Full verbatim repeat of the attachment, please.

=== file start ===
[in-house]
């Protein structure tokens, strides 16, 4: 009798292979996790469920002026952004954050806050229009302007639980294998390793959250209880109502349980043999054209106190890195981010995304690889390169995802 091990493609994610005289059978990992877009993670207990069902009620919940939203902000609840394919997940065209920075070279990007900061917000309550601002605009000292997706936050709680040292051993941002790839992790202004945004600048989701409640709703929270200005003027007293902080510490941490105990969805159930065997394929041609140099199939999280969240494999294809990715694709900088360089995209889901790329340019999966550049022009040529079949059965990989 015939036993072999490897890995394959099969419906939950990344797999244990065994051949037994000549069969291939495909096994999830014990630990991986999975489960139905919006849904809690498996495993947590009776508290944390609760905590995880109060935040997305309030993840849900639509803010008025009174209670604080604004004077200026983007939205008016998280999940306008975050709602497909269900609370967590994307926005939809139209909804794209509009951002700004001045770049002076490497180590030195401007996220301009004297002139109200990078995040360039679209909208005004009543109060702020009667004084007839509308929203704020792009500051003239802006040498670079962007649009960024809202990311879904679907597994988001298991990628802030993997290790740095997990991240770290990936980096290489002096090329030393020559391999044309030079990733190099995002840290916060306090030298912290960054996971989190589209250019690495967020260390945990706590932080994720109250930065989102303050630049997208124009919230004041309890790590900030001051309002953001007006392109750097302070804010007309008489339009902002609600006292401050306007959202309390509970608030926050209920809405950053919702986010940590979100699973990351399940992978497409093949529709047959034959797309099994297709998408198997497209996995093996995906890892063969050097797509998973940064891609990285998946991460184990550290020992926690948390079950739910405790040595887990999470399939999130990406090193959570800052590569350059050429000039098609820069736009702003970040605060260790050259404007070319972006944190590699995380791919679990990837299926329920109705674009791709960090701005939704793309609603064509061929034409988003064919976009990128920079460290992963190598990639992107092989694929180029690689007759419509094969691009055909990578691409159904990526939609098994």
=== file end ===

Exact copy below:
[in-house]
């Protein structure tokens, strides 16, 4: 009798292979996790469920002026952004954050806050229009302007639980294998390793959250209880109502349980043999054209106190890195981010995304690889390169995802 091990493609994610005289059978990992877009993670207990069902009620919940939203902000609840394919997940065209920075070279990007900061917000309550601002605009000292997706936050709680040292051993941002790839992790202004945004600048989701409640709703929270200005003027007293902080510490941490105990969805159930065997394929041609140099199939999280969240494999294809990715694709900088360089995209889901790329340019999966550049022009040529079949059965990989 015939036993072999490897890995394959099969419906939950990344797999244990065994051949037994000549069969291939495909096994999830014990630990991986999975489960139905919006849904809690498996495993947590009776508290944390609760905590995880109060935040997305309030993840849900639509803010008025009174209670604080604004004077200026983007939205008016998280999940306008975050709602497909269900609370967590994307926005939809139209909804794209509009951002700004001045770049002076490497180590030195401007996220301009004297002139109200990078995040360039679209909208005004009543109060702020009667004084007839509308929203704020792009500051003239802006040498670079962007649009960024809202990311879904679907597994988001298991990628802030993997290790740095997990991240770290990936980096290489002096090329030393020559391999044309030079990733190099995002840290916060306090030298912290960054996971989190589209250019690495967020260390945990706590932080994720109250930065989102303050630049997208124009919230004041309890790590900030001051309002953001007006392109750097302070804010007309008489339009902002609600006292401050306007959202309390509970608030926050209920809405950053919702986010940590979100699973990351399940992978497409093949529709047959034959797309099994297709998408198997497209996995093996995906890892063969050097797509998973940064891609990285998946991460184990550290020992926690948390079950739910405790040595887990999470399939999130990406090193959570800052590569350059050429000039098609820069736009702003970040605060260790050259404007070319972006944190590699995380791919679990990837299926329920109705674009791709960090701005939704793309609603064509061929034409988003064919976009990128920079460290992963190598990639992107092989694929180029690689007759419509094969691009055909990578691409159904990526939609098994």